The above graphic, by David Mendoza of the Mendoza Line, is a great visualization of a few trends for women in politics.

The first is that state legislatures have seen tremendous progress in terms of the share of women in office. Female representatives hold 24.2 percent of the seats -- a better rate than Congress (18.2 percent).

But with those gains have come plenty of swings, and the picture of the past decade has largely been one of stagnation, according to data gathered by the Center for American Women and Politics (CAWP):

Why is this important?

In large part, it's because state legislatures are feeder pools for higher office. Joni Ernst, Wendy Davis and Leticia Van De Putte all come from their state legislatures, as do many congressional candidates. And if things stall out there, then the pool of women who would run for Senate, governor and the U.S. House stagnates as well. I reached out to CAWP's Kelly Dittmar to get her take about the 2014 trends -- not only in state legislatures, but also Congress.

FIX: What will we see in terms of women running in state legislatures this year?

DITTMAR: This cycle we don’t have a record number of women running, and the number isn't changing enough to change the overall trend of women in office. If the number of women candidates doesn't change at a significant pace, neither will women in office.

FIX: What if we look at the overall picture, including Congress and governor's races?

DITTMAR: The story is split. While we will celebrate some women making history who will break different glass ceilings -- for example, maybe Joni Ernst and likely Shelley Moore Capito among others-- what is less heartening is that we don’t expect that the numbers will increase in any significant way. At the Senate level, perhaps two or three new women senators will win, but there are also two vulnerable ones. In the House, we will celebrate a bigger class of women of color,  but the total number of women won’t go up. On the gubernatorial level, there are five women governors today, and one termed out (Arizona Republican Jan Brewer), and we have to see if we get up to six with Gina Raimondo (D-R.I.) and potentially Mary Burke (D-Wis.). We thought it was going to be a great year of opportunity because there are so many races, but what we saw was that we didn't have as many women candidates run or get through primaries. Every year there is drumbeat to say if it's another year of the women, and it’s just not.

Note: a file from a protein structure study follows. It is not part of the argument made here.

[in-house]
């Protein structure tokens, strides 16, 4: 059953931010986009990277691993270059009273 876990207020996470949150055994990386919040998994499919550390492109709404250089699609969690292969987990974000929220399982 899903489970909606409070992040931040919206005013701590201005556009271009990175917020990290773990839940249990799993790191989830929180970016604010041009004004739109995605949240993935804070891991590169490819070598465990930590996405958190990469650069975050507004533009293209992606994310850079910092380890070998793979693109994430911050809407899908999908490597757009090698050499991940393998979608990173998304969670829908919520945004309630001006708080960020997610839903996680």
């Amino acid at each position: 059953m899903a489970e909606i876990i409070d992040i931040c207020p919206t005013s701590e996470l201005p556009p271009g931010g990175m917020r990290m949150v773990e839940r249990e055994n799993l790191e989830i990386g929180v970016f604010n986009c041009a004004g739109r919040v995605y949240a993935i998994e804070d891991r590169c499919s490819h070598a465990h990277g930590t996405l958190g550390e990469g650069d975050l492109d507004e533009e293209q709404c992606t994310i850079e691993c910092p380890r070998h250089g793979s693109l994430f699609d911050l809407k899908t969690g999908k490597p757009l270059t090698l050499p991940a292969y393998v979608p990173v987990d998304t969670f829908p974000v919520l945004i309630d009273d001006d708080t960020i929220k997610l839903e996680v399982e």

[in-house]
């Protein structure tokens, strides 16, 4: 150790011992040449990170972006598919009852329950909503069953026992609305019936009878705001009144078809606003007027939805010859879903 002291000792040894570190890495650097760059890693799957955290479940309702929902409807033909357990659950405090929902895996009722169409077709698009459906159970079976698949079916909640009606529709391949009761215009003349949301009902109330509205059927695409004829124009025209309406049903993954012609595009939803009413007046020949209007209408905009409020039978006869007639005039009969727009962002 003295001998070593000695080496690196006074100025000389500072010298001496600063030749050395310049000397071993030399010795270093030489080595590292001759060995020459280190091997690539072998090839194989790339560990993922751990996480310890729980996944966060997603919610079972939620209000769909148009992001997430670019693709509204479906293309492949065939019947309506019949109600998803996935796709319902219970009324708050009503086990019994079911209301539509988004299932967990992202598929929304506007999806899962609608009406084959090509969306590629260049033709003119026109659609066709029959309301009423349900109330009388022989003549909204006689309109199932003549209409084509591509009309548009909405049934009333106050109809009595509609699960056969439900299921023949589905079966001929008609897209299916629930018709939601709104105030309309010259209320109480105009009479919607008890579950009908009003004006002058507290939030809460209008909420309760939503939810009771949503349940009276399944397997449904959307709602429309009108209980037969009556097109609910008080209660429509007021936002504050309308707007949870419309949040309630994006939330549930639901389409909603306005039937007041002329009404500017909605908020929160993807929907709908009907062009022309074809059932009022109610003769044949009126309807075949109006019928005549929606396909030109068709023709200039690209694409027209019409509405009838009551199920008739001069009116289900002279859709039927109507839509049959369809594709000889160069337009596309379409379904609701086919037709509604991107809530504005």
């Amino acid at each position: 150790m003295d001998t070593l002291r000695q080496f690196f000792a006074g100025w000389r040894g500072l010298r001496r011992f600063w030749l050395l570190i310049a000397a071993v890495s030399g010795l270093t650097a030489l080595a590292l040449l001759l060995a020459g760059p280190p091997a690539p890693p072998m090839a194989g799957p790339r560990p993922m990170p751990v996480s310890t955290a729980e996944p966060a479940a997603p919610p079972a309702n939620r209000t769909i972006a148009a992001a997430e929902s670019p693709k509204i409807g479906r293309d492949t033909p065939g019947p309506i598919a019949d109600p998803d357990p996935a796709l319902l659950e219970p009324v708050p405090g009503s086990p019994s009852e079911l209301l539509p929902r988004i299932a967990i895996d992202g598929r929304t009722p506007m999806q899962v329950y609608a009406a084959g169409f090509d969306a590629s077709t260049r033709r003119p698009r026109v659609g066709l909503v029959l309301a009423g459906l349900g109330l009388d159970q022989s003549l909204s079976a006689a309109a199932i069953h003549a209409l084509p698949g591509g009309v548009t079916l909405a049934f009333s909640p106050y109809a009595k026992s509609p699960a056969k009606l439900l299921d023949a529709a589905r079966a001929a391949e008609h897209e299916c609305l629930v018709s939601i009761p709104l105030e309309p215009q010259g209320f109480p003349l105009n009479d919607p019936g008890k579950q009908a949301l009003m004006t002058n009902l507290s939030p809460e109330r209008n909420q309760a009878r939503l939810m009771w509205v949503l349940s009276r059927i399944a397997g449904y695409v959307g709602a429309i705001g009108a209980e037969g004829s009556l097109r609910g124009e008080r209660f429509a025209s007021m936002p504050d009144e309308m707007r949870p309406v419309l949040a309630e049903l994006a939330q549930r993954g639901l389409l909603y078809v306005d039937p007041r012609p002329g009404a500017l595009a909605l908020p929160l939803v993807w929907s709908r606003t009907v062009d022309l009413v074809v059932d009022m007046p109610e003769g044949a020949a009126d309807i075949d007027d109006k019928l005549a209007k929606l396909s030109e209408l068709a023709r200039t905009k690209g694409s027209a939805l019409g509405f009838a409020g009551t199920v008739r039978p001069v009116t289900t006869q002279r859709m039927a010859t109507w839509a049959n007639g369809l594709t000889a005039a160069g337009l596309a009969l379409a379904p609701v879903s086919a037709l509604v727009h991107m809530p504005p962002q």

FIX: Run the numbers on women reaching 20 percent in Congress, which would be a little milestone.

DITTMAR: We are at 18.5 percent women in Congress currently (99/535) (20 percent in the Senate, and 18.2 percent in House, not including the delegates). To get to 20 percent (without rounding up), we'd have to reach 107 women across the two chambers (107/535). So we have to net eight women across both chambers to make it there. That seems doable based on the numbers, but it's not a slam dunk because, again, women are in some of the most competitive contests. Even where we have very likely new women like in the House, we also have some vulnerable incumbent women that we are watching out for. Moreover, it's significant in the House that we have six women not returning due to retirements or running for other offices. So even those six very solid newcomers bring us back to status quo.

FIX: But what about the overall climate and culture of women running for office. What trends have you seen in 2014?

DITTMAR: With the Harkin stuff and some of the other things you might deem sexist, we are reminded that the more things change the more they stay the same. But in a positive sense, we have seen women run in different ways. Joni Ernst shows not all women are the same, and that’s good. We don’t want women to assume that just because you are a woman you represent all women. She has campaigned in a different way.

We have seen women pushing the boundaries about how vocal they are about pushing back against sexist comments. It’s more effective to do that, and to respond to it.  You see women like Alison Lundergan Grimes talking about running as a woman candidate.

And I think women like Gina Raimondo, a mom of young kids who were front and center in her campaign, has changed perceptions. She wasn’t trying to hide them. She used her motherhood as a credential to be a good governor, and that changes the game and provides different versions of what it means to be a woman running for office.